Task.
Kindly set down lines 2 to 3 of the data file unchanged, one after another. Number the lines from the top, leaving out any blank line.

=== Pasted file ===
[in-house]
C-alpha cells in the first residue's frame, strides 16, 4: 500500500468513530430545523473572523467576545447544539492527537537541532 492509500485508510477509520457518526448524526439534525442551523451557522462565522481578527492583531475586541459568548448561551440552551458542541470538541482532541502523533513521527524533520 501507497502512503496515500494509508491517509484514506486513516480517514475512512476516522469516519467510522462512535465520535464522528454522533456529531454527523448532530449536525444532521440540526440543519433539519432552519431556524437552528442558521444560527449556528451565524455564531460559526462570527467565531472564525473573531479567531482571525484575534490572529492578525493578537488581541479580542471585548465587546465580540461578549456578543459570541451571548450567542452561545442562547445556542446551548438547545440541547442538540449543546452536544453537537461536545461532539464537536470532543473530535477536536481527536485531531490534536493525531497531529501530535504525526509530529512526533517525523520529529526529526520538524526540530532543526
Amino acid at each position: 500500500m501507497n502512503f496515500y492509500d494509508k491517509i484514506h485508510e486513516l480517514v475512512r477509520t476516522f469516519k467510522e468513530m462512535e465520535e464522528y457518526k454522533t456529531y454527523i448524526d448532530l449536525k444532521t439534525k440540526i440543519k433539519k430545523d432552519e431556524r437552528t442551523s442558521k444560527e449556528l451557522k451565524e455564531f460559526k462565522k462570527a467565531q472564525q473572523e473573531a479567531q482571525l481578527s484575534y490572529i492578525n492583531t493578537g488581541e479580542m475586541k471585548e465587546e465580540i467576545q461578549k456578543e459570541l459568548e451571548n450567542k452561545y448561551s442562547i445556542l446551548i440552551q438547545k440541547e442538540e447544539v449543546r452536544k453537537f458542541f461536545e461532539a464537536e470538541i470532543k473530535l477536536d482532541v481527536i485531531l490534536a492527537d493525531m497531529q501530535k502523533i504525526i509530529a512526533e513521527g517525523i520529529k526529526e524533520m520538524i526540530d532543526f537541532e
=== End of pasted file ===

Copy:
C-alpha cells in the first residue's frame, strides 16, 4: 500500500468513530430545523473572523467576545447544539492527537537541532 492509500485508510477509520457518526448524526439534525442551523451557522462565522481578527492583531475586541459568548448561551440552551458542541470538541482532541502523533513521527524533520 501507497502512503496515500494509508491517509484514506486513516480517514475512512476516522469516519467510522462512535465520535464522528454522533456529531454527523448532530449536525444532521440540526440543519433539519432552519431556524437552528442558521444560527449556528451565524455564531460559526462570527467565531472564525473573531479567531482571525484575534490572529492578525493578537488581541479580542471585548465587546465580540461578549456578543459570541451571548450567542452561545442562547445556542446551548438547545440541547442538540449543546452536544453537537461536545461532539464537536470532543473530535477536536481527536485531531490534536493525531497531529501530535504525526509530529512526533517525523520529529526529526520538524526540530532543526
Amino acid at each position: 500500500m501507497n502512503f496515500y492509500d494509508k491517509i484514506h485508510e486513516l480517514v475512512r477509520t476516522f469516519k467510522e468513530m462512535e465520535e464522528y457518526k454522533t456529531y454527523i448524526d448532530l449536525k444532521t439534525k440540526i440543519k433539519k430545523d432552519e431556524r437552528t442551523s442558521k444560527e449556528l451557522k451565524e455564531f460559526k462565522k462570527a467565531q472564525q473572523e473573531a479567531q482571525l481578527s484575534y490572529i492578525n492583531t493578537g488581541e479580542m475586541k471585548e465587546e465580540i467576545q461578549k456578543e459570541l459568548e451571548n450567542k452561545y448561551s442562547i445556542l446551548i440552551q438547545k440541547e442538540e447544539v449543546r452536544k453537537f458542541f461536545e461532539a464537536e470538541i470532543k473530535l477536536d482532541v481527536i485531531l490534536a492527537d493525531m497531529q501530535k502523533i504525526i509530529a512526533e513521527g517525523i520529529k526529526e524533520m520538524i526540530d532543526f537541532e